Dadié also wrote several novels. The first, Un nègre à Paris, was published in 1939; it was followed by several other works that described the situation of Africans living in Western capitals (Dadié himself spent time in Paris, New York, and Rome). Climbié (1956) is an autobiographical work evoking his own youthful idealism. In his short stories, especially, Dadié worked to integrate Western literary conventions with those of the African griot, or storyteller; a volume of Dadié’s stories has been published in English as The Black Cloth: A Collection of African Folktales (1987).
Apart from the Amistad text, Dadié’s best-known works in the West may be his plays; dating from all phases of his career, they range from popular farces, to sharp satires of both Western manners and African political excesses, to full-blown historical tragedies that are uniquely African in their fusion of spoken word, dance, pantomime, and music. Dadié continued to nurture the work of playwrights other than himself, forming a new group in the 1960s devoted to the presentation and promotion of new African plays. His career as a writer extended into the 1980s, and, alive and well as of this writing, he continues to speak out on various issues as an elder statesman of literary Africa. Among the many honors he received later in life were a UNESCO gold medal and designation as a Commander of the French National Order of the Legion of Honor.
Les villes, 1933 (play).
Assémien Déhylé, roi du Sanivi, 1936 (play).
Légendes africaines, 1954 (short stories).
La pagne noir (trans, as The Black Cloth), short stories, 1955.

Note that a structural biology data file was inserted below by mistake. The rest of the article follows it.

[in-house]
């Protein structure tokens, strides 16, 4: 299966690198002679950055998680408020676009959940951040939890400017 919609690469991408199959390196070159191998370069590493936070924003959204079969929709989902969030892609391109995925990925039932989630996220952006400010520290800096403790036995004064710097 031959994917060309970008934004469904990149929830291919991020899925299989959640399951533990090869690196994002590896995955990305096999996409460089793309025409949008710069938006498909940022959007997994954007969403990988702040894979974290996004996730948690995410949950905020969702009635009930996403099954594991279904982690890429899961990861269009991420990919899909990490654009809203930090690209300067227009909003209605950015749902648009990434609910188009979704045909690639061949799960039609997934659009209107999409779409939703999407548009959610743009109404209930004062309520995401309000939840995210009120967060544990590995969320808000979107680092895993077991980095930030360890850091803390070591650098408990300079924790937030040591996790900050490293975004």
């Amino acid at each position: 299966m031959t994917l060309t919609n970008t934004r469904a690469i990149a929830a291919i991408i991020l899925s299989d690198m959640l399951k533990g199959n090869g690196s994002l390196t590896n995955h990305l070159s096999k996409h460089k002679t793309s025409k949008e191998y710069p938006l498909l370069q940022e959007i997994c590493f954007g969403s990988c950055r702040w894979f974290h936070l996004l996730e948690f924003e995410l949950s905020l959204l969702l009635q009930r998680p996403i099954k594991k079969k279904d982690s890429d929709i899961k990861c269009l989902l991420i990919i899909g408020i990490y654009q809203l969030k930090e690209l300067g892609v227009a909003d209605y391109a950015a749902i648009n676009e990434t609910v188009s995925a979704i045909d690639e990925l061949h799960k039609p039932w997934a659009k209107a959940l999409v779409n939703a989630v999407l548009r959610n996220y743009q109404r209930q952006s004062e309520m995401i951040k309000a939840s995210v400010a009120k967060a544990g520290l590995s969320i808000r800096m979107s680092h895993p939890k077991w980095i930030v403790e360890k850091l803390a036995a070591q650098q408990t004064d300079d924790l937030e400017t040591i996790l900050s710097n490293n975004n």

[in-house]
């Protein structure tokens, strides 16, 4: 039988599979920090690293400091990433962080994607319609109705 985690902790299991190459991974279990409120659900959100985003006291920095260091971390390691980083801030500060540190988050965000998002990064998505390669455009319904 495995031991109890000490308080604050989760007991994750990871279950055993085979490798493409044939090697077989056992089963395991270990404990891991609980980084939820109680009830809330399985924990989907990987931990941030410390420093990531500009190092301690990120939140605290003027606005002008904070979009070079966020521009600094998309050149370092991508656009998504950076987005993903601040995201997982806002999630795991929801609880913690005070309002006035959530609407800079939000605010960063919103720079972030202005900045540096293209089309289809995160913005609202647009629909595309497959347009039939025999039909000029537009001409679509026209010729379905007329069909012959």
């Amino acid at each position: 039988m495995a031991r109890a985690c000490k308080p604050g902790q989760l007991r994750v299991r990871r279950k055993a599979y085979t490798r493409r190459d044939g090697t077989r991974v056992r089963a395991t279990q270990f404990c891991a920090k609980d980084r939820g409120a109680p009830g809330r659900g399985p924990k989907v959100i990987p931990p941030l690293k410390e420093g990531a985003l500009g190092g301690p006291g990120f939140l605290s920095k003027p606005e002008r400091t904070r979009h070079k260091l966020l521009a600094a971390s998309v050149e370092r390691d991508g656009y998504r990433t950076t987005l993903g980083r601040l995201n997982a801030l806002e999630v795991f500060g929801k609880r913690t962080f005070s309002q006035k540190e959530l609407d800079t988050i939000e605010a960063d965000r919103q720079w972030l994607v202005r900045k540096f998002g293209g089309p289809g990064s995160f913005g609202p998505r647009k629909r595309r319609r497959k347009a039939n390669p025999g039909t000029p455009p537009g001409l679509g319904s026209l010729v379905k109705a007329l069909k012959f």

La ronde des jours, 1956 (poetry, includes original French version of “Dry Your Tears, Afrika!”)
Un nègre à Paris, 1959 (novel).
Min adja-o (That’s My Heritage), 1960 (play).
Patron de New York, 1964 (novel).
Situation difficule, 1965 (play).
Légendes et poèmes: afrique debout, légendes africaines, climbié, la ronde des jours, 1966 (collected poems; includes French version of “Dry Your Tears, Afrika!”).
Monsieur Thôgô-gnini, 1967 (play).
Béatrice du Congo, 1969 (play).
An English translation of “Dry Your Tears, Afrika!” is included in Lomax, Alan, and Raoul Abdul, eds., 3000 Years of Black Poetry: An Anthology, Dodd, Mead, 1970.
Brockman, Norbert, An African Biographical Dictionary, ABC-CLIO, 1994.
International Dictionary of Theatre, Volume 2: Playwrights, St. James, 1993.
Contemporary Authors Online, The Gale Group, 2000; reproduced in Biography Resource Center, Gale, 2002 ( http://www.galenet.com/servlet/BioRC).
—James M. Manheim
"Dadié, Bernard 1916–." Contemporary Black Biography. . Encyclopedia.com. (October 15, 2018). http://www.encyclopedia.com/education/news-wires-white-papers-and-books/dadie-bernard-1916